Lipid droplets (LDs) serve as cytoplasmic reservoirs for energy-rich fatty acids (FAs) stored in the form of triacylglycerides (TAGs). During nutrient stress, yeast LDs cluster adjacent to the vacuole/lysosome, but how this LD accumulation is coordinated remains poorly understood. The ER protein Mdm1 is a molecular tether that plays a role in clustering LDs during nutrient depletion, but its mechanism of function remains unknown. Here, we show that Mdm1 associates with LDs through its hydrophobic N-terminal region, which is sufficient to demarcate sites for LD budding. Mdm1 binds FAs via its Phox-associated domain and coenriches with fatty acyl–coenzyme A ligase Faa1 at LD bud sites. Consistent with this, loss of MDM1 perturbs free FA activation and Dga1-dependent synthesis of TAGs, elevating the cellular FA level, which perturbs ER morphology and sensitizes yeast to FA-induced lipotoxicity. We propose that Mdm1 coordinates FA activation adjacent to the vacuole to promote LD production in response to stress, thus maintaining ER homeostasis.
Cells and organisms face constant fluctuations in nutrient levels; therefore, their ability to store energy may promote survival during starvation (Walther and Farese, 2012; Seo et al., 2017). At a cellular level, energy is stored in the form of neutral lipids packaged as lipid droplets (LDs) that form on the surface of the ER (Kassan et al., 2013; Choudhary et al., 2015). Remarkably little is known about how LDs form (Thiam et al., 2013). Current models suggest that neutral lipids, triacylglycerides (TAGs) and sterol esters, are synthesized and deposited between the ER monolayer leaflets (Walther and Farese, 2009). As neutral lipids reach a critical concentration, they coalesce into a “lens” that grows and eventually buds toward the cytoplasm, forming phospholipid monolayer–surrounded LDs (Walther et al., 2017).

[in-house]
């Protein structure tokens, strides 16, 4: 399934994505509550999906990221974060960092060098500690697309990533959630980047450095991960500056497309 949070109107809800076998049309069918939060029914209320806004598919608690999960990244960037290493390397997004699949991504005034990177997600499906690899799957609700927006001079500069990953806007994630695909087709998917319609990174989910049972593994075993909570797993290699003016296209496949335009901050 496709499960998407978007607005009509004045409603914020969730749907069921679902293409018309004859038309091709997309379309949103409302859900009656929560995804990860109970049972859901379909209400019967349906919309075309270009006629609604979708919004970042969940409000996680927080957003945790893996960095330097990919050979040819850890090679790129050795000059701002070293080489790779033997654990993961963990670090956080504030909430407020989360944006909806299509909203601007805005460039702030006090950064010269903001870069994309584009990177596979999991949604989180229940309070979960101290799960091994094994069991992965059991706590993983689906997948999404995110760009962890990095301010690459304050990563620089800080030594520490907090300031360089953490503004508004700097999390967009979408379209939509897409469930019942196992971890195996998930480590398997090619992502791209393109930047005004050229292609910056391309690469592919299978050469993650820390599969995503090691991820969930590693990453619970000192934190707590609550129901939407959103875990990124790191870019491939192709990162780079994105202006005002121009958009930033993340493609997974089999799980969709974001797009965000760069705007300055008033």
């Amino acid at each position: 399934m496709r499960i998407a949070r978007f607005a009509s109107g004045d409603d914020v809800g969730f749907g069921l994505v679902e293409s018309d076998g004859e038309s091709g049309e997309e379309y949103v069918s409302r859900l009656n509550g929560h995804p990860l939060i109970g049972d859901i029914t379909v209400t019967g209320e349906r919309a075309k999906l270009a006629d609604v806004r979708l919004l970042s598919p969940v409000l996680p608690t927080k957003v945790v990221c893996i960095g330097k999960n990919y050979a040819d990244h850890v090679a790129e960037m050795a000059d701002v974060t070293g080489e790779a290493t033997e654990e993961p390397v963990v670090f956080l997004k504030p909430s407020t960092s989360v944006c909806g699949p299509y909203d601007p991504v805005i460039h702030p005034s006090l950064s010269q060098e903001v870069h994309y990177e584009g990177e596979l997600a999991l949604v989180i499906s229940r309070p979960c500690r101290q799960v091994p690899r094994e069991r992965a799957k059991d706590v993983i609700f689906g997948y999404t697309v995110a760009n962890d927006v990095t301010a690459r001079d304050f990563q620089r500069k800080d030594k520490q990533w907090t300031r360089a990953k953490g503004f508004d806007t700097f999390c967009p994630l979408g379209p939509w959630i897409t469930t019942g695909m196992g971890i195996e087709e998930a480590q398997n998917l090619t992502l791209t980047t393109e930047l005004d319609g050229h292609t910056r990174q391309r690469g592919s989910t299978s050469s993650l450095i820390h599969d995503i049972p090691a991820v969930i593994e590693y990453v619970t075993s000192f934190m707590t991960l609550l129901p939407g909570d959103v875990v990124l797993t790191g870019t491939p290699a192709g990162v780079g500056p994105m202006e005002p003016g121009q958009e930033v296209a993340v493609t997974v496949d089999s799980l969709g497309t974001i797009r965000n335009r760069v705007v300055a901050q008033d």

LDs are increasingly considered ubiquitous organelles that function in maintaining cellular homeostasis beyond energy storage. Recent evidence suggests that LDs serve as depots for otherwise toxic lipids that perturb ER and mitochondrial functions (Nguyen et al., 2017). LDs also sequester lipotoxic fatty acids (FAs) through their incorporation into TAGs. FAs are esterified into fatty acyl–coenzyme A (FA-CoAs), which are subsequently used as building blocks in the stepwise assembly of TAGs. Consistent with this, mammalian cells lacking the TAG synthase DGAT1 display elevated sensitivity to FA-induced cytotoxicity and cell death (Listenberger et al., 2003; Chitraju et al., 2017). Similarly, LD-deficient yeast accumulates FAs within ER membranes, resulting in elevated ER stress and the induction of the unfolded protein response, as well as growth sensitivity when cultured in media containing lipotoxic FAs (Velázquez et al., 2016). Finally, inducing ER stress stimulates LD formation in yeast, underscoring the functional relationship between ER homeostasis and LD biogenesis (Fei et al., 2009; Basseri and Austin, 2012). However, the molecular mechanisms governing the interplay between ER stress responses and LD production remain poorly characterized.